'Tis the apex of Holiday-Orama. I just recovered from some weird twenty-four hour stomach bug that was pretty unpleasant. Fred too. Even Emerson had some little nannyboosky situation in addition to her newly ever present runny nose. But, it's now Christmas Eve Eve, and we all three seem to be prepared for the big day, full bore. Go Team.
By December first it is my tradition to have the Christmas music set in both the car and home, the house is decorated and the Santa hat perched atop my head. Suffice it to say all shopping is historically long completed by now. That leaves the last days leading up to Christmas for pine cone jammies and wrapping gifts. Not the case this year. For some reason, it has taken me a little longer than usual to get into the spirit. Regardless, the tree is up and decorated at Dad's house (we were a little nervous about an eighteen month-old and tree temptations at our place), all shopping is completed (as of a few hours ago), and I even just wrapped the last present. As I write this I'm sitting over at Dad's, by the tree with the Santa hat on my head. Go Me.
Interestingly, Christmas is changing. In a good way. I still have visceral reminders of my Christmases as a little girl; certain Christmas songs, the classic Christmas cartoons, almost all of my Christmas ornaments. But as an adult, for the last I-don't-want-to-say-how-many-years, the holiday season, while having its romance, has not had its magic. Its Santa.
Well, thank you very much Emerson Rose. Because when I read you T'was the Night Before Christmas before bed, when I hear you try to sing "Deck the Halls" ("La, la, la, la"), when I see you hug your stuffed Frosty the Snowman saying “Frothteee,” when you excitedly point to the snow globe saying “Shantah, Shantah” or "Ho, Ho, Ho," and when I witnessed your very sincere (and legitmate) fear seeing The Real Santa Claus and refusal to sit in his lap, I feel all those feelings again. It's like I'm that little girl again. But way better. I get to give all of it to my little girl.
I was in a toy store recently and came across a couple of toys from my childhood that struck me – the old Fisher Price teaching clock and rotary teaching(?) phone. I wanted to pick them up for Emerson when it occurred to me that neither of these toys are even relevant anymore. One less so than the other. I do plan on teaching Emerson how to read a clock. But I honestly don't think the old rotary phone is at all germane to our society at this point. Not sad, but wistful. I can remember bursting home from school, running up the stairs to my dad's room, and making a beeline to the answering machine to see if the little light was blinking in the hopes I had a message. I recall nights talking on the phone for hours and hours, even falling asleep on the phone and waking up still on the phone - chatting again and dozing back off – a sleepover without sleeping over.
Christmas with Emerson is still pretty easy. We don't have to go through the elaborate game of hiding the gifts and getting them under the tree unseen, putting cookies out for Santa, handling that whole elusive Santa dodge game. Yet. She doesn't really even care whether we get her a teaching phone or clock. A fat crayon, some stickers and a couple pieces of paper would make her day. But I can tell she's getting some of the magic. I bet next year she'll sit on Santa's lap.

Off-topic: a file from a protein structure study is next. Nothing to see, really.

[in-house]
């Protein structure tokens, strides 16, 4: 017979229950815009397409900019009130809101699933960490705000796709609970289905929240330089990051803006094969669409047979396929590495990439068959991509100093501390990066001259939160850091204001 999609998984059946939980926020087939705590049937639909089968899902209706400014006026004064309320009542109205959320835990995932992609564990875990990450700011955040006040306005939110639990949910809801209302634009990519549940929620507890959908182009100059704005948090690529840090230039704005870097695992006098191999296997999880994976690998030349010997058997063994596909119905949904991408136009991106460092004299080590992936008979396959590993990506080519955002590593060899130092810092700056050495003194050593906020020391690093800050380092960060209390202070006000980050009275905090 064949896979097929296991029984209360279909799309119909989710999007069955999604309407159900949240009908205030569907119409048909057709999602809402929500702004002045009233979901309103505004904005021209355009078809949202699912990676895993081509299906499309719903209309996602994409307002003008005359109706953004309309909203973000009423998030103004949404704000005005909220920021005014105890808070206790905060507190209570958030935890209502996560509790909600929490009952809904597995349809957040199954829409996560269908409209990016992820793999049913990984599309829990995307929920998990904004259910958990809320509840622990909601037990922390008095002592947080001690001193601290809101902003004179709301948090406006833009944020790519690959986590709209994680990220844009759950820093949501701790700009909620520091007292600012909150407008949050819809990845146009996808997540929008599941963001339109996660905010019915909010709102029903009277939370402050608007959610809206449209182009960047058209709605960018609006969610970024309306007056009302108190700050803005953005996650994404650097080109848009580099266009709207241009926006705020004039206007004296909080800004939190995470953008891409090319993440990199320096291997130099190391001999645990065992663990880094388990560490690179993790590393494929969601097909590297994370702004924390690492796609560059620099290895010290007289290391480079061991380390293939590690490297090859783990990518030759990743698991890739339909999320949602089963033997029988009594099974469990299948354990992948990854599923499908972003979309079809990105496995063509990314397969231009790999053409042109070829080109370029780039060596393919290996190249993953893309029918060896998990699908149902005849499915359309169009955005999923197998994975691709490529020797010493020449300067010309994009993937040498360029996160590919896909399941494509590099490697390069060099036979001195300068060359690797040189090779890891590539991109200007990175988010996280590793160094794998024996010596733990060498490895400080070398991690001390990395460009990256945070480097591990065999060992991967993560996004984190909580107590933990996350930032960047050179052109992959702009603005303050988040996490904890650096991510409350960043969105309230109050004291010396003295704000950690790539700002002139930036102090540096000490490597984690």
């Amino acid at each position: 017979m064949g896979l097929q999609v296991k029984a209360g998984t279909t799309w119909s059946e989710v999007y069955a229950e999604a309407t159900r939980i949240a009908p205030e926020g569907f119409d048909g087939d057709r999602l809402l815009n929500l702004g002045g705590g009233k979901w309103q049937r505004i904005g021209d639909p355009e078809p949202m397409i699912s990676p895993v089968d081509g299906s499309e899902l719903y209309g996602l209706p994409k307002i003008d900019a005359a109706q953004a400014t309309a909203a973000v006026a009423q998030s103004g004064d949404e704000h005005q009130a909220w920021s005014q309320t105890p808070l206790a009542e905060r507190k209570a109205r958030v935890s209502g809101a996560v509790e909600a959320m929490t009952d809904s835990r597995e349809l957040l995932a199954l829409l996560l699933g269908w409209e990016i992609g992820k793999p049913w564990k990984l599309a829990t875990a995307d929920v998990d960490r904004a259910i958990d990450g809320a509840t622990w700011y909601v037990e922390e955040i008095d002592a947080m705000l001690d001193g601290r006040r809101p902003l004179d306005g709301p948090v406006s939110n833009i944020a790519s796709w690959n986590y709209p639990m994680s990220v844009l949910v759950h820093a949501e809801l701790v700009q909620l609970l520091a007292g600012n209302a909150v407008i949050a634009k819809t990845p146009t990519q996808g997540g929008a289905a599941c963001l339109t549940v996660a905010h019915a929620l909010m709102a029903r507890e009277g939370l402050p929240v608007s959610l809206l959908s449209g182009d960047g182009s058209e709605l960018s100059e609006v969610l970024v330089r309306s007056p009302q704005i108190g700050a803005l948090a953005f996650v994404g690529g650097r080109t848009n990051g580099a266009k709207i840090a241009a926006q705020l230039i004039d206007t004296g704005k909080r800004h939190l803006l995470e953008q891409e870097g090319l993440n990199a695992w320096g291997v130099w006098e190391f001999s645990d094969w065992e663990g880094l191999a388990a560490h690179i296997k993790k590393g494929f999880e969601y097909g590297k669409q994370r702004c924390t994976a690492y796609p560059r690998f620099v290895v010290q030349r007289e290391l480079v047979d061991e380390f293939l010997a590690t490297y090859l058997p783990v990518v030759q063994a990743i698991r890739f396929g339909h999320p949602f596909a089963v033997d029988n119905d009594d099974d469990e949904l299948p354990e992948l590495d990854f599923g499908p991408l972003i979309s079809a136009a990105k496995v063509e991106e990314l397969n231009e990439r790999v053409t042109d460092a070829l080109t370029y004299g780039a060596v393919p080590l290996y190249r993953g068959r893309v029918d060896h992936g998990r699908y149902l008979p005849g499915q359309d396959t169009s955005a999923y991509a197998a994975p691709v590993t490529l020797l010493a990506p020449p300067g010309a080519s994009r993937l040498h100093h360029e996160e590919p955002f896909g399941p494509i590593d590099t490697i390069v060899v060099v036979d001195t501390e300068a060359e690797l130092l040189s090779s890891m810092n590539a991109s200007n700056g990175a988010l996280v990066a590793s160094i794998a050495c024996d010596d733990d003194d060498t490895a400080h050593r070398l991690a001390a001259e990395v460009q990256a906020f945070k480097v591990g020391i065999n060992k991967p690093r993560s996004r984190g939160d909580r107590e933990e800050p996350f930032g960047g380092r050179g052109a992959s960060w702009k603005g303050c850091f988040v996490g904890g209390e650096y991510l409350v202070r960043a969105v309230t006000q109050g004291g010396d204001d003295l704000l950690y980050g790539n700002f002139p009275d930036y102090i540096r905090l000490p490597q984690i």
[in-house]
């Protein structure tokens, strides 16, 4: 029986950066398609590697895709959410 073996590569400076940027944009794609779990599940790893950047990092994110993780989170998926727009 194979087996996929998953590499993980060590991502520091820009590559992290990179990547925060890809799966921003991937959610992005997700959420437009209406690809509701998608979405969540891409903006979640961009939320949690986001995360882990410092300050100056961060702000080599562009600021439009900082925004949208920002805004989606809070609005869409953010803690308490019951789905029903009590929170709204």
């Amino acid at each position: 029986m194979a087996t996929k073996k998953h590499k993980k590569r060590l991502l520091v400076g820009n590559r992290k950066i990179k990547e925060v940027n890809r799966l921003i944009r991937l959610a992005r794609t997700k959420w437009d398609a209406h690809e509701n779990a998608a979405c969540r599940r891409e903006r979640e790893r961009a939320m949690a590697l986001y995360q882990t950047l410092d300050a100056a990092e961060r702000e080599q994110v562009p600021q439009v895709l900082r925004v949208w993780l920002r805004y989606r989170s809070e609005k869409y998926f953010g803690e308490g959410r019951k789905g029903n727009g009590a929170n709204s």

I did a fair amount of holiday baking this year. My mom came over and for two days we made lots of cookies; classic sugar cookies in the shapes of trees, candy canes, snowmen, Eazy E, Tupac and The Notorious BIG (as one does), coconut macaroons, chocolate chip cookies and my mom's butter balls. These are also called snowballs or Mexican wedding cookies, and probably a few other things. People get pretty riled up over these cookies. I love them although I have to use caution when eating them – if I accidentally inhale a little right before I pop one into my mouth, I end up choking on all the powdered sugar (am I alone, here?). Then it was time to scurry off to deliver my precious cookie parcels. For some time, a favorite past time of mine is to sneak up on friend's porches, dispatch culinary goodies and then send a photo of the package on their porch (although I did get busted by one friend for the first time in all my years of stealth food deliveries!).
Next year we very well may leave a few of these out for Santa. Until then, I wanted to share the recipe so all of you out of my stealth food delivery range can whip up a batch for yourselves. Or, even better, any of you who want to return the gesture can make a batch for me!
Happy holidays and an extraordinary new year to all and all a good night!
(Recipe adapted from The Silver Palate Cookbook)
Makes about 36 cookies
8 Tablespoons sweet butter, softened
3 Tablespoons honey
1 cup unbleached all-purpose flour
½ teaspoon salt
1 Tablespoon vanilla extract
1 cup shelled pecans, chopped
¾ cup confectioner's sugar
Preheat oven to 300 degrees. Grease one or two cookie sheets.
Cream butter. Beat in honey; gradually mix in flour and salt, then vanilla. Add pecans. Wrap dough in plastic wrap and chill for 1 hour.
Form balls by hand, the size of quarters. Place 2 inches apart on the prepared cookie sheets. Bake for 35 to 40 minutes.
Remove from oven; as soon as cool enough to touch, roll in confectioner's sugar. Allow to cool and roll again in sugar.
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